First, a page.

Wednesday, 5 September 2007

Out of Basra

Preparing them for a future they cannot yet imagine…

No, really, how could I make it up? I found this slogan accompanying the photograph above on the home page of Metrix - the private consortium which - I have just learned - won the British government contract earlier this year to develop and run a mega military academy in St Athan, south Wales, as part of streamlining UK’s armed services. The consortium includes a subsidiary of the US company Raytheon(‘customer success is our mission’) which makes cluster bombs and depleted uranium munitions, supplies electronic guidance equipment for the British nuclear weapons system Trident and is a favoured US government supplier of arms to Israel.

No surprises there, perhaps, but another long-term partner in the consortium is the Open University (‘study with us and fulfil your potential’) as Brenda Gourley Vice-chancellor proudly announced when opening the new Cardiff office in March as part of the Wales’ assembly government mission for a ‘learning nation'. Gourley also spoke at the OUSA conference 14 April on ‘learning from the past – embracing the future’: ‘Lastly let us not forget our social justice agenda – if we join hands together, we can change the world.’

As the report from a meeting of activists at the Temple of Peace with Cardiff university researcher Stuart Tannock points out: ‘Young people will be trained to in a craft which murders people, destroys environments, has no respect for communities and can lay waste huge areas forever. You have to blink hard to make certain this is actually Wales and not Wonderland.’

While Gordon Brown brings the British soldiers home from Basra it’s clear that no lessons have been learned about how best to prevent conflict, as I predicted when he first took office. Peter Beaumont highlights in The Guardian that youth training opportunities in Iraq, especially in Basra, are now largely provided (for men) courtesy of the Mahdi army of Moqtada al-Sadr and restrictions (which didn’t existed before 2003) are placed on women university students regarding dress and behaviour.

Meanwhile, despite Tony Blair’s appointment as special Middle East envoy, his support and influence have been conspicuously lacking in the case of the under 19s Palestine National Youth Football Team. Due to tour the UK for 3 weeks over the British summer and play 3 matches in the north-west of the country as part of a youth project – a visionary educational and bridge-building initiative of benefit to all involved – the team were banned from entry at the last minute by UK government visa restrictions.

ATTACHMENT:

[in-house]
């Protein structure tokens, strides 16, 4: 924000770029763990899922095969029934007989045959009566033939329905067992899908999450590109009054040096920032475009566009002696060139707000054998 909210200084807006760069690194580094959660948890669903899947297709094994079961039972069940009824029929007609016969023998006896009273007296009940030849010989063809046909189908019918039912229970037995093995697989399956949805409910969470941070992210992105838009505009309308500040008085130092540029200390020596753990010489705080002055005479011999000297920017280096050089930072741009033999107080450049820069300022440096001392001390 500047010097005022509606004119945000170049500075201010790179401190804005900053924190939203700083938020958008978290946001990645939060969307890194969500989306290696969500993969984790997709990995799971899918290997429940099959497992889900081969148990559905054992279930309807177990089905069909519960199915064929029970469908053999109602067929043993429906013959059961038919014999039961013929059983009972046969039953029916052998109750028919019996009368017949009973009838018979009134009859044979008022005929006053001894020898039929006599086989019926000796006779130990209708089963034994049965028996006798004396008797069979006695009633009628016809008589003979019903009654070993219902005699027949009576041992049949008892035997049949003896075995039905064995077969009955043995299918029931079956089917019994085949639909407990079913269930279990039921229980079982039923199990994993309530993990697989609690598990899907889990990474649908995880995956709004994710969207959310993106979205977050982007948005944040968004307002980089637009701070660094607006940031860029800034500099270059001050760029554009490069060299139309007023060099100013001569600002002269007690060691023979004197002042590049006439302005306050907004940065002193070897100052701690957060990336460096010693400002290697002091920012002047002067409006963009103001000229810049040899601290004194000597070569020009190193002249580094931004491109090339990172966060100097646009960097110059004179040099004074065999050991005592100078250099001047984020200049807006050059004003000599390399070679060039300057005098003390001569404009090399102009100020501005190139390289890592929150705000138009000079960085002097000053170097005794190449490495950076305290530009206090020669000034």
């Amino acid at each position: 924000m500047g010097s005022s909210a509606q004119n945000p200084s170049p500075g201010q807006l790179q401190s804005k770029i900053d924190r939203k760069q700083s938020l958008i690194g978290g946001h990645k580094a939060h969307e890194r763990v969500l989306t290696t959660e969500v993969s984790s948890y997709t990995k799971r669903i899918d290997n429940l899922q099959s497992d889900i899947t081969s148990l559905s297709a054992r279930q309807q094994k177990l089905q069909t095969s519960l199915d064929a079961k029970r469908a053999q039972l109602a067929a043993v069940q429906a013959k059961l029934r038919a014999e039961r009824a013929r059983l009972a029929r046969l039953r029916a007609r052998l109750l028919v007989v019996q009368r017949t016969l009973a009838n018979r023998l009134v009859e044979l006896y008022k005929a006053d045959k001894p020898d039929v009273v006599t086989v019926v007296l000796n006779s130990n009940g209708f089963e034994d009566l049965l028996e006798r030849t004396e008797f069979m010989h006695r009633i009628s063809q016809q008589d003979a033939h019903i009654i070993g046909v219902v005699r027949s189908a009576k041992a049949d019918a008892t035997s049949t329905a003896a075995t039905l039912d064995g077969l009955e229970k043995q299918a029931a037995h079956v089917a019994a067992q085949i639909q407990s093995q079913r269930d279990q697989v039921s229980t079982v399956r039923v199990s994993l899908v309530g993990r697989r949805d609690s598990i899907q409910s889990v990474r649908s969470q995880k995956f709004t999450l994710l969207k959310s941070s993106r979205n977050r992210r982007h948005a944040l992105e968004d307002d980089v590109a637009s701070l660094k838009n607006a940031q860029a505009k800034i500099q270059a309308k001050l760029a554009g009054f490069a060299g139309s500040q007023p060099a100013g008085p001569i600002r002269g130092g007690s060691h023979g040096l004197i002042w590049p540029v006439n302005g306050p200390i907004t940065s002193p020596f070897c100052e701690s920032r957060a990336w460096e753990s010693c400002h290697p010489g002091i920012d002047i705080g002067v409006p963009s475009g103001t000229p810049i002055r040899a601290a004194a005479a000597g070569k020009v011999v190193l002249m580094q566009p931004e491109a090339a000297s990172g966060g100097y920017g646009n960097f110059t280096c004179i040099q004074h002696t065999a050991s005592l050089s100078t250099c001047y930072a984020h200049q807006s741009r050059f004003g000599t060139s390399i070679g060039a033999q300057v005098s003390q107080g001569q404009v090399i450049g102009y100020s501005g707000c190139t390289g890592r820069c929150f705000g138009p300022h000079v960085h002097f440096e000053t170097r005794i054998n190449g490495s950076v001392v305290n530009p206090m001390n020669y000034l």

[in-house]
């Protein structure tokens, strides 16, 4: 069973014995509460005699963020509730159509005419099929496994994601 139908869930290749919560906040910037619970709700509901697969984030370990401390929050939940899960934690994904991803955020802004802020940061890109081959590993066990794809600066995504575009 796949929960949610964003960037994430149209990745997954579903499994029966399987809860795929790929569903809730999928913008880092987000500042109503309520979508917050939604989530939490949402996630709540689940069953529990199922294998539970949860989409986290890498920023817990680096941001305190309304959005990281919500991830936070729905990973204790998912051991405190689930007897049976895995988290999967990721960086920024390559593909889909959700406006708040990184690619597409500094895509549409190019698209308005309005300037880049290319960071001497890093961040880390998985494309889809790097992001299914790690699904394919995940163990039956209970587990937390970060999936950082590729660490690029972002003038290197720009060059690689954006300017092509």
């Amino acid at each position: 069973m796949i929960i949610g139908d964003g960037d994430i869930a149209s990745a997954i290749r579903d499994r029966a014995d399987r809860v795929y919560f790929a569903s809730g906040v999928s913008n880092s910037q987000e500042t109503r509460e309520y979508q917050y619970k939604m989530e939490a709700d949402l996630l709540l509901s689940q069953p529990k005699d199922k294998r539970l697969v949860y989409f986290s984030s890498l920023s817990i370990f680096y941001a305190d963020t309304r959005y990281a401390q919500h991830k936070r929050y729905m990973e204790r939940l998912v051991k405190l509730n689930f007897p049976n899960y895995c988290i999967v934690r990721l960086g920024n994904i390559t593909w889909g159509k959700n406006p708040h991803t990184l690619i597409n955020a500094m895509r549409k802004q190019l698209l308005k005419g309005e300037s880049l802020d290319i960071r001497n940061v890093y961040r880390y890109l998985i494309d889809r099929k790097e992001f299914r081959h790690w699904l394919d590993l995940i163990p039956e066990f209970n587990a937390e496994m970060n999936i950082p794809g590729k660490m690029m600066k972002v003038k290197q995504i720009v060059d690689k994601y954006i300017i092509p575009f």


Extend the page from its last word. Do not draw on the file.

Several reasons have been given. The official one from UKvisas (‘making travel and migration work for Britain’) with reference to the British Consulate in Jerusalem ‘which continues to provide a service in Gaza’ explains that some of the team from the Gaza strip did not meet the visa criteria. In fact the authorities were afraid that some of the players would seek asylum in Britain: in other words, ‘they were too poor to come’. Journalist Mark Steel ironically suggests the government were afraid the young people were part of a terrorist plot . Check them out.

As is reflected in the film Goal Dreams, to be screened at the All Wales Peace Festival this month, it’s actually quite difficult to put a national football team together ‘without a recognized homeland, no permanent domestic league, no place to train, Israel air strikes on the Palestine stadium…’

But, never mind, the Israeli football team will be playing at Wembley this weekend 8th September although a vigil against the government’s hypocrisy is being organised and the self-styled ‘world’s greatest football blog’ (edited by an Israeli football fan) doesn’t mention the Palestine team at all.

The United Nations resolution 58/5 entitled ‘Sport as a means to promote education, health, development and peace’ recognizes the power of sport to contribute to human development, touching the individual, community, national and global levels. In particular sports programmes are regarded as a key strategy for addressing the social alienation of disadvantaged youth and helping to fulfil their potential.

As we all know from Hollywood films, sporting activities, like the Open University partnership, can mean working together to change the world. But whatever else young people may learn at St Athan, we can be sure it’s not cricket.

Read the full report on St Athan’s military academy from UK Indymedia here

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